A bill awaiting Utah Gov. Gary R. Herbert’s signature would do away with layoffs in the order of reverse seniority, otherwise known as last-in-first-out or “LIFO” layoffs.
Earlier versions of the bill were more specific about prioritizing teachers deemed low-performing for cuts, but the one that actually made it to the desk of the governor, a Republican, merely bars districts from using seniority as the default criteria for layoffs. Instead, districts would be required to consider employee performance evaluations and schools’ “personnel needs” in making such decisions.
Wondering what other states have done away with LIFO policies? Arizona has barred them since 2009; Colorado and Oklahoma lawmakers did away with them last year; and in the District of Columbia, local code and a new contract require performance as a major factor, though seniority can be considered. On the the other hand, 14 states require LIFO policies at the moment. The New Teacher Project, a critic of LIFO policies, has a graphic about all this in a recent policy brief.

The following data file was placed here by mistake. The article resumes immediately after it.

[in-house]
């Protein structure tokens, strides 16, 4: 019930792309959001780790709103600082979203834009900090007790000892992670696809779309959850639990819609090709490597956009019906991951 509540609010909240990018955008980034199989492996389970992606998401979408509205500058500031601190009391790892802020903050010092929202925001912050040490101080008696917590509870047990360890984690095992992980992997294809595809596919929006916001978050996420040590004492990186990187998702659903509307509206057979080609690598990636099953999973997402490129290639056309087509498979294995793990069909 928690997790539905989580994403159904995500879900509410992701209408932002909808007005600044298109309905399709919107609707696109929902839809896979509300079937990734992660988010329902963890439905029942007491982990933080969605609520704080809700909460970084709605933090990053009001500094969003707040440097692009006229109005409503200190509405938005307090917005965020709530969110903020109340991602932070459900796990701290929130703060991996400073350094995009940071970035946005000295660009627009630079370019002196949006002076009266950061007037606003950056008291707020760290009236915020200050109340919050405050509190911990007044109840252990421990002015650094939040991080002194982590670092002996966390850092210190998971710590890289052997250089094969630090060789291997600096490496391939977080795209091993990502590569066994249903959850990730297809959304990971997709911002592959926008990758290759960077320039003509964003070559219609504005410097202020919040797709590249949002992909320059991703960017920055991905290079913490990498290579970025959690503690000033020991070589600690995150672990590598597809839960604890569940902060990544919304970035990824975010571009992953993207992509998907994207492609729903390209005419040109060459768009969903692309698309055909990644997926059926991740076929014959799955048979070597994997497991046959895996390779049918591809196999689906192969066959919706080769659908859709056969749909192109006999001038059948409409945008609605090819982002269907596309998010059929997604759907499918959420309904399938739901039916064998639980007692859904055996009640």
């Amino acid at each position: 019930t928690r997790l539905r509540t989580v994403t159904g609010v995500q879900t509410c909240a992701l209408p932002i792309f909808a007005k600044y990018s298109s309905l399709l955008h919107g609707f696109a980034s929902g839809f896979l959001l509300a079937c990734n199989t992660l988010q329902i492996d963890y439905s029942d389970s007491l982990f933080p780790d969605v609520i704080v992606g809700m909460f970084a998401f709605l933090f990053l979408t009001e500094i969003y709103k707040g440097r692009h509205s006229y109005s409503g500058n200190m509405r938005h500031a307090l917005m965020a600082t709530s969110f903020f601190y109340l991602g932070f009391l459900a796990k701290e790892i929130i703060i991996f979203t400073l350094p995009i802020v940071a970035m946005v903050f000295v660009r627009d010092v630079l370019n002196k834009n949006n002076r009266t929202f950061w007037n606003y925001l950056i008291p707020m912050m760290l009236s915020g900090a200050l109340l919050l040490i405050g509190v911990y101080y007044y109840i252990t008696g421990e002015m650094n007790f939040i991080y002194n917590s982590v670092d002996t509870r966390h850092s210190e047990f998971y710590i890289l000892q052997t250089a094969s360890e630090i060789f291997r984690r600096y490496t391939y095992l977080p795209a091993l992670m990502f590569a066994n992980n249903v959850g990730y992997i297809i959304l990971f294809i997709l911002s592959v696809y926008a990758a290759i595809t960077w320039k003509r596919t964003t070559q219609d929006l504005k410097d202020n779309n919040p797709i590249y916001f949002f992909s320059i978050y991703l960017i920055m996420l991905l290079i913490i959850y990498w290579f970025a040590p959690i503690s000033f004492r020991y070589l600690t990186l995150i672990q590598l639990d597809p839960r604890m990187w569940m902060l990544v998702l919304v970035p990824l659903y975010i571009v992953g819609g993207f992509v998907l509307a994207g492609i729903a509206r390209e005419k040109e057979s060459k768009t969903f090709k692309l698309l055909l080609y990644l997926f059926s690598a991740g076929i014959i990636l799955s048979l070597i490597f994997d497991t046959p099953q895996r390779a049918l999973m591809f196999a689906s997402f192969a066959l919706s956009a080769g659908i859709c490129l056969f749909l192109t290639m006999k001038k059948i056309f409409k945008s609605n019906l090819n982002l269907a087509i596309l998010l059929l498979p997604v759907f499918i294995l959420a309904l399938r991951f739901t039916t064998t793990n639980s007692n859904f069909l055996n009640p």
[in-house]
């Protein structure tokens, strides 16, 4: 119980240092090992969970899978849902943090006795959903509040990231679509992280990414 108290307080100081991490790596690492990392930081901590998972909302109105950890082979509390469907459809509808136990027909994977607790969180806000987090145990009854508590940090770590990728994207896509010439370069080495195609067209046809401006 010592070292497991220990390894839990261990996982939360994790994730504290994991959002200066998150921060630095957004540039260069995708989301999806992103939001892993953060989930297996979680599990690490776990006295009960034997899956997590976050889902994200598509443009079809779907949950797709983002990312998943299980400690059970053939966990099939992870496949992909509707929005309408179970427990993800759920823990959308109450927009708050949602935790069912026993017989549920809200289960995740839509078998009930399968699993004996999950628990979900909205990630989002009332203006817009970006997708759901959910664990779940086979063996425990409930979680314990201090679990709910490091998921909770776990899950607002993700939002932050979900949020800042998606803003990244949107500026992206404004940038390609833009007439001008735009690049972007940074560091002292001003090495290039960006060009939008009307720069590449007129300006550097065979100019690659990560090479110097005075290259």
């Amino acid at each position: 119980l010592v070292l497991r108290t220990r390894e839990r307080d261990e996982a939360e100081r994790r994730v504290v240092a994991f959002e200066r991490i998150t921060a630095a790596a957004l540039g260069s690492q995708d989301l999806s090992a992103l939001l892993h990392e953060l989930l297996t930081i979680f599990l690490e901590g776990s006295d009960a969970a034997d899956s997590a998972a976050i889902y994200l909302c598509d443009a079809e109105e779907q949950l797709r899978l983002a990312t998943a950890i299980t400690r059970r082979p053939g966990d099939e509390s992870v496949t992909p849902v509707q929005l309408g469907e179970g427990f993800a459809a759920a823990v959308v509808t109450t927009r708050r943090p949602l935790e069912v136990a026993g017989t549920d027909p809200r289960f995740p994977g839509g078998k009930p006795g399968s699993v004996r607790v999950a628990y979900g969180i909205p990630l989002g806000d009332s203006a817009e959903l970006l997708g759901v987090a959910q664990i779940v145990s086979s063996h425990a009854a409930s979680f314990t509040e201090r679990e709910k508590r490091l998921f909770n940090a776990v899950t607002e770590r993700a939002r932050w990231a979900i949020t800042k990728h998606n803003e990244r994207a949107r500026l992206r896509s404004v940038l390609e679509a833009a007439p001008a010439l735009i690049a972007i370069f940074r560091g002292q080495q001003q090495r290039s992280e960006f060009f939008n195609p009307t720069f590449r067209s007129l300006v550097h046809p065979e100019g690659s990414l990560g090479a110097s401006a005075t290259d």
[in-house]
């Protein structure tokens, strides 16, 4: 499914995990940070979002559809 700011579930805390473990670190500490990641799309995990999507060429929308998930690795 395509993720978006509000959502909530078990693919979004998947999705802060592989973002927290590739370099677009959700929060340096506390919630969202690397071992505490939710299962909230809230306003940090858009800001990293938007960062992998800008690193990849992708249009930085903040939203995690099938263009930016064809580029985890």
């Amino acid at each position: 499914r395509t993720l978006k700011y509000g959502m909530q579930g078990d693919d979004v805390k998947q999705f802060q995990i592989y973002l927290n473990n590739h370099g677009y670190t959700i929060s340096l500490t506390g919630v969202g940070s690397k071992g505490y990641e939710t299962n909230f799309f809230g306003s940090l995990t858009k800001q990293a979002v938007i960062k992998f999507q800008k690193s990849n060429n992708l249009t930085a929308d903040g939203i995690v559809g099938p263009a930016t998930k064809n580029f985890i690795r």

The fate of LIFO is an immediate issue in New York state, where a bunch of different proposals are floating around, but none has yet been approved by the legislature, as I reported in this week’s edition of Education Week.
A version of this news article first appeared in the Teacher Beat blog.